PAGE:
What irony contained in the denial of a petition for certiorari today by the Supreme Court:
On a day when the Court granted no new cases, the Justices also declined to review a claim that it is unconstitutional for a city government to deny a Boy Scout unit equal access to public services because of the Scouts’ policies against homosexual or atheist members. The case was Evans v. City of Berkeley (06-40).
Berkeley’s City Council barred a Sea Scout “ship” (troop) from free access to berths in a city-run marina because of Scouting’s membership policies; these violate the city’s anti-discrimination laws, the City Council found. The Boy Scouts of America, joining a Sea Scout leader in asking the Court to hear the case, said the case presented “a recurring First Amendment issue of national importance.”
The national Scouting organization contended that government officials at many levels “are excluding religious and other groups from access to programs on account of their religious or moral values and their efforts to maintain their distinctive identities.”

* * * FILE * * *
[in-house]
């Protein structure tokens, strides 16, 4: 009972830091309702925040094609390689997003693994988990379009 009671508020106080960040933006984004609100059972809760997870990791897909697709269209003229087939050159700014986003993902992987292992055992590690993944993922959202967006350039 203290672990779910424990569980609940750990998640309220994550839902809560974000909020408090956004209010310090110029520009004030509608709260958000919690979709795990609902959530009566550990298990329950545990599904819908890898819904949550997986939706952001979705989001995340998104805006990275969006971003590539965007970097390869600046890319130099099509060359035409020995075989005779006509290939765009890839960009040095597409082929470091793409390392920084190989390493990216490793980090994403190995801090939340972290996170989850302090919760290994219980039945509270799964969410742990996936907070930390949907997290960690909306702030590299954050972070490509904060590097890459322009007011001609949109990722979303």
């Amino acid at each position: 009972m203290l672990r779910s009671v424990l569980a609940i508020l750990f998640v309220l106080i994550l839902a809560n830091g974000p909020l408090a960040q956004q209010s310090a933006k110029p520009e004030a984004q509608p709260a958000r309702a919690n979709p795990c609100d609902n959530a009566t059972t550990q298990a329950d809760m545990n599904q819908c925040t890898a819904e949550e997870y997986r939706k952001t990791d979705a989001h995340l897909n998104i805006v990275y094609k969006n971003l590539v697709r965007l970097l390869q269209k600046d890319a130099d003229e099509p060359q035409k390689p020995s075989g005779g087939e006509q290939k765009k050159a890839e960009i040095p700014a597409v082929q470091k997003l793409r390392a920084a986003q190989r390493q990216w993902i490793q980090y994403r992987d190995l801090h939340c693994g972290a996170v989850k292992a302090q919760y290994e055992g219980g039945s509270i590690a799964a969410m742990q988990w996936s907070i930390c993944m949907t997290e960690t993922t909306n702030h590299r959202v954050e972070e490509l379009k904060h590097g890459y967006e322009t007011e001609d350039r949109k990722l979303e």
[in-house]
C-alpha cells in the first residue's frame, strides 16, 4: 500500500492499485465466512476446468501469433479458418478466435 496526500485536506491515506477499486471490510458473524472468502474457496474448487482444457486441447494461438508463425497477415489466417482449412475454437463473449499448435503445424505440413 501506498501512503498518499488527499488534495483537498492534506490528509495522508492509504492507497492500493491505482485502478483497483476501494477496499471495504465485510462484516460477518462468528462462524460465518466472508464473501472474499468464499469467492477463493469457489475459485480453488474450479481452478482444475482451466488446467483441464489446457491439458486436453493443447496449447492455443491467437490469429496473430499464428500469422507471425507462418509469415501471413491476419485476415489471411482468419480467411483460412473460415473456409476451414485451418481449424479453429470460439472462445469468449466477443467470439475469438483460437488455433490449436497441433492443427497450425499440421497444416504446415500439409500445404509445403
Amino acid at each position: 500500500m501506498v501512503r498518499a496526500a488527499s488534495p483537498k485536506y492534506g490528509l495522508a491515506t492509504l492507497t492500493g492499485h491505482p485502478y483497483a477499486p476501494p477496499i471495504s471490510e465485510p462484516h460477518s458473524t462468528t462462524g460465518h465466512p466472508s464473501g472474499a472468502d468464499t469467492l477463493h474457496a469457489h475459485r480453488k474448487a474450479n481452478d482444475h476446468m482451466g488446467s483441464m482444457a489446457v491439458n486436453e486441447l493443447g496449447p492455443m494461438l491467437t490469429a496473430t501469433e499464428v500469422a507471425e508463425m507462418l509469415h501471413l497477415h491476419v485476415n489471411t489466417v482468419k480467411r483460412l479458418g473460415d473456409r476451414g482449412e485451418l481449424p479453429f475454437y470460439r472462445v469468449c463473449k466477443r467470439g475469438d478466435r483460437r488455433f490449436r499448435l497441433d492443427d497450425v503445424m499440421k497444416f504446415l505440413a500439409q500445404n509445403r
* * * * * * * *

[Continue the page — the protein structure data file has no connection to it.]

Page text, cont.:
In upholding the action against the Sea Scouts, the California Supreme Court said: “A government that requires aid recipients to conform their actions to its laws does not thereby
enforce adherence to the philosophy or values behind those laws.” (In other words, Rumsfeld v. FAIR can be used both by bigots and those who oppose them. Also, I see no First Amendment problem for another reason: the laws prohibiting the Scouts from using the facilities are laws of general applicability that apply to both “religious” organizations (which the Scouts decided they were in 2000) and non-religious ones alike. Religion qua religion is not singled out for differential treatment. This case is not like the cases decided in the ’80’s and ’90’s that said once a government allowed non-religious groups access to its property, it had to let religious groups have the equal access; here, the government is denying access to certain non-religious groups through application of a law not targeted at religion; its denying the access to religious groups is thus not singling those groups out. Neutral laws of general applicability that don’t single out religous groups deliberately for differential treatment, the Court said in Oregon v. Smith, are constitutional).